The Demonetization of Silver
September 4, 2006
There is some debate as to whether silver is an industrial commodity or a monetary metal. The answer, for now, is that it is whatever people think it is. If they decide to hold it as a monetary metal, then that’s what it is, and if they do not have any interest in it as a monetary metal, then its value falls to the point at which it becomes an industrial metal.
Silver had always been a monetary metal in the past, dating back into prehistory. Gold was too, but gold was too valuable for day-to-day transactions, so most commerce took place with silver. The ratio between gold and silver was typically around 16:1, although it sometimes was as high as 7:1 in some places (China). This ended in the 1870s, with a worldwide “demonetization of silver” (Andrew Carnegie, from two weeks ago, had a lot to say about this). This “demonetization” reflected the fact that, during the 1870s, the use of paper banknotes, linked to gold, had become widespread, so people did fewer and fewer transactions with silver. The problems of a bimetallic (gold/silver) standard were a persistent incentive to drop silver as well. Thus, beginning in the 1870s, the vast quantities of silver previously used for money became a huge industrial surplus, and silver’s value in relation to gold plummeted, dropping to around 100:1 in the 1930s.
Oddly enough, silver did not always stay at such low valuations. After the 1930s low, it recovered back to near 16:1 in 1968. Why 1968? That was the year that the IMF introduced the Special Drawing Rights, which was the first time that the US dollar was not freely convertible into gold. Forward thinking investors began to get very nervous, and for good reason too since the dollar was officially delinked from gold a few years later in 1971, setting off the most disastrous worldwide inflation.
If you were a very nervous investor of 1968, what would you do? Buy gold, of course, in correct anticipation of the upcoming inflation. However, for US investors, investment holdings of gold had been illegal since the War Powers Act of 1933. How about silver instead? Anyway, that’s one hypothesis. Silver’s value against gold dropped in the early 1970s (gold investment became legal again in, I believe, 1974), but it made a return to its 1968 ratio in 1980, with a rise to $50/oz. or 16:1 with gold also momentarily at $800/oz. At this time people were lining up around the block to dump their soon-to-be-worthless dollars (they thought) for gold and silver. Actually, things began to turn around then, with Paul Volcker at the Fed clumsily but effectively putting a stop to dollar devaluation.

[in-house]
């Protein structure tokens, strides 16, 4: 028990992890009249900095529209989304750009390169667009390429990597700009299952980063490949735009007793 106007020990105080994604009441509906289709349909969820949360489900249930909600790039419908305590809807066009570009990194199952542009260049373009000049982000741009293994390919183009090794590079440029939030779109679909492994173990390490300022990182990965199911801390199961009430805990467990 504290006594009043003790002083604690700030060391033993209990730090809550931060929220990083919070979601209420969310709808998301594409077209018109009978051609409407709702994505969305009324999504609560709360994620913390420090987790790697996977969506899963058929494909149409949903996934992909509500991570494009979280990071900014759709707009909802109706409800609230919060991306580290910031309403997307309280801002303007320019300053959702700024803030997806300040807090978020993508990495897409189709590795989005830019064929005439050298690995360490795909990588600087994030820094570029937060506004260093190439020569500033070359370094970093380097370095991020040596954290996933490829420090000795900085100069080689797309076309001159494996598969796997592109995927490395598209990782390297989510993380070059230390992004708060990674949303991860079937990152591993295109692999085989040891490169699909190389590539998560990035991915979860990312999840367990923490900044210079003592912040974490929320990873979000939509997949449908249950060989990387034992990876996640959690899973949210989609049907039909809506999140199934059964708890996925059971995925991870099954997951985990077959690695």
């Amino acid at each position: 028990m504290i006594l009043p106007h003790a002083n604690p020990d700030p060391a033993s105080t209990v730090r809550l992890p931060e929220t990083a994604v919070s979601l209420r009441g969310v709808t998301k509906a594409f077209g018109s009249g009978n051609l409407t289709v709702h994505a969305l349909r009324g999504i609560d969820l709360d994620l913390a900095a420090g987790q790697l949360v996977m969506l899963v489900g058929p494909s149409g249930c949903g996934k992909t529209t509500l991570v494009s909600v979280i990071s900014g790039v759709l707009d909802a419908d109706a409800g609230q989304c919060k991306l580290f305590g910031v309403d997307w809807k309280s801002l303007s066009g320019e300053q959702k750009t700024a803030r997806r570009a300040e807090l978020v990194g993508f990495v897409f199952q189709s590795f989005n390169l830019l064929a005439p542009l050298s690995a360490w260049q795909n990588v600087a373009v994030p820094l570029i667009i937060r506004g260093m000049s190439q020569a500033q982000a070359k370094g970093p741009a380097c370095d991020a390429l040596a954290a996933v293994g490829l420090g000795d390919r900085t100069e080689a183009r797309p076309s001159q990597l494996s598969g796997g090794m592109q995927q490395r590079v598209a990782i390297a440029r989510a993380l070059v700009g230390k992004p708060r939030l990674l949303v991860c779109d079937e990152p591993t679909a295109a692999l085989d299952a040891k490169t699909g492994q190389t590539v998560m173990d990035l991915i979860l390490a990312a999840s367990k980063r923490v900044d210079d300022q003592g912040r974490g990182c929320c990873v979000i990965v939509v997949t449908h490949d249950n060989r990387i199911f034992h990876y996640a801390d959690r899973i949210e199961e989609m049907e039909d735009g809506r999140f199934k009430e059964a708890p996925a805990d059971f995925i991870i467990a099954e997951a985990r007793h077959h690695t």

Silver’s value has been rising again, from a low of about 80:1 in 2003. Today it is around 48:1. Will it rise back to 16:1? I think it will, because there really is very little silver remaining out there, at least in tradeable coin/bullion form. A relatively modest further decline in the USD vs gold will likely trigger new investment demand for silver, which will quickly exhaust existing bullion supply. Although those who argue that silver is now an industrial commodity have been correct, for the last couple decades, the fact remains that you can buy bars of silver at any coin store, while I have yet to see any bars of Molybdenum or Vanadium for sale. Within the next 12 months I can easily see a situation where we have $1000/oz. gold and silver is around 20:1, or $50/oz. Within two years we could see $1600/oz. gold and silver at 16:1 or $100/oz. Around that time, I plan to trade my silver for a condo bought out of bank liquidation. There is no particular reason to stick around once silver has returned to its 16:1 level, although it is not inconceivable that it could go as far as 10:1.